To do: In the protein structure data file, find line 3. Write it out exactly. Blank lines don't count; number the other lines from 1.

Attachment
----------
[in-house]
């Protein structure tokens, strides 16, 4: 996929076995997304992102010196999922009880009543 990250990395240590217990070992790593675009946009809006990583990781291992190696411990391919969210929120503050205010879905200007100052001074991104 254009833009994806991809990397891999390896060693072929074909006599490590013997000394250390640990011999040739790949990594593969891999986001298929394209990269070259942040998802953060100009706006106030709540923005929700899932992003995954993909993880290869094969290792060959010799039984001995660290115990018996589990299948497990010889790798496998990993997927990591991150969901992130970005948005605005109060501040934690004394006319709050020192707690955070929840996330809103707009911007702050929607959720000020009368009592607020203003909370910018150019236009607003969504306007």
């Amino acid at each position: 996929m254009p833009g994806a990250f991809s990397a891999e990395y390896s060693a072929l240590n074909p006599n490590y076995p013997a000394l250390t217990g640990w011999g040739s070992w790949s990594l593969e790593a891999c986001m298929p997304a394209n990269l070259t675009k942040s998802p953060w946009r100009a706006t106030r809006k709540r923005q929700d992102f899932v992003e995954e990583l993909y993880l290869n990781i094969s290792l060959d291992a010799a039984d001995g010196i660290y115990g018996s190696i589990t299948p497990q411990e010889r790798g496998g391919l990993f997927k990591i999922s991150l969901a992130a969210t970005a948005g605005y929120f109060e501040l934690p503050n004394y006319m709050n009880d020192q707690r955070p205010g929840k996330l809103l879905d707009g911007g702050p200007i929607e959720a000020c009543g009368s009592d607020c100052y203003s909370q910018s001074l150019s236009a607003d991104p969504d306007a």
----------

């Amino acid at each position: 996929m254009p833009g994806a990250f991809s990397a891999e990395y390896s060693a072929l240590n074909p006599n490590y076995p013997a000394l250390t217990g640990w011999g040739s070992w790949s990594l593969e790593a891999c986001m298929p997304a394209n990269l070259t675009k942040s998802p953060w946009r100009a706006t106030r809006k709540r923005q929700d992102f899932v992003e995954e990583l993909y993880l290869n990781i094969s290792l060959d291992a010799a039984d001995g010196i660290y115990g018996s190696i589990t299948p497990q411990e010889r790798g496998g391919l990993f997927k990591i999922s991150l969901a992130a969210t970005a948005g605005y929120f109060e501040l934690p503050n004394y006319m709050n009880d020192q707690r955070p205010g929840k996330l809103l879905d707009g911007g702050p200007i929607e959720a000020c009543g009368s009592d607020c100052y203003s909370q910018s001074l150019s236009a607003d991104p969504d306007a």